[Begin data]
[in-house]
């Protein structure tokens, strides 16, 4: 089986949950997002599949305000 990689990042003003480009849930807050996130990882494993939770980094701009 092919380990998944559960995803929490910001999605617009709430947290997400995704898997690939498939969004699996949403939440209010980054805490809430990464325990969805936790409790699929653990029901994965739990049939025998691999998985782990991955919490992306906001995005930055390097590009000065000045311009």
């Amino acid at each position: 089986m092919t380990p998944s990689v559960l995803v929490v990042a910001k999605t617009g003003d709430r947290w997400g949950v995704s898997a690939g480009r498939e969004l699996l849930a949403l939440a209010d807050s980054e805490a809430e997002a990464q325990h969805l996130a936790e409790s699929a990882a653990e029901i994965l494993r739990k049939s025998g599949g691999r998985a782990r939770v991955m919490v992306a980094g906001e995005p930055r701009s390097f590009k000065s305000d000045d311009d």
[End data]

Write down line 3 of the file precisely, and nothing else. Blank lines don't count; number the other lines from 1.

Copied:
């Amino acid at each position: 089986m092919t380990p998944s990689v559960l995803v929490v990042a910001k999605t617009g003003d709430r947290w997400g949950v995704s898997a690939g480009r498939e969004l699996l849930a949403l939440a209010d807050s980054e805490a809430e997002a990464q325990h969805l996130a936790e409790s699929a990882a653990e029901i994965l494993r739990k049939s025998g599949g691999r998985a782990r939770v991955m919490v992306a980094g906001e995005p930055r701009s390097f590009k000065s305000d000045d311009d």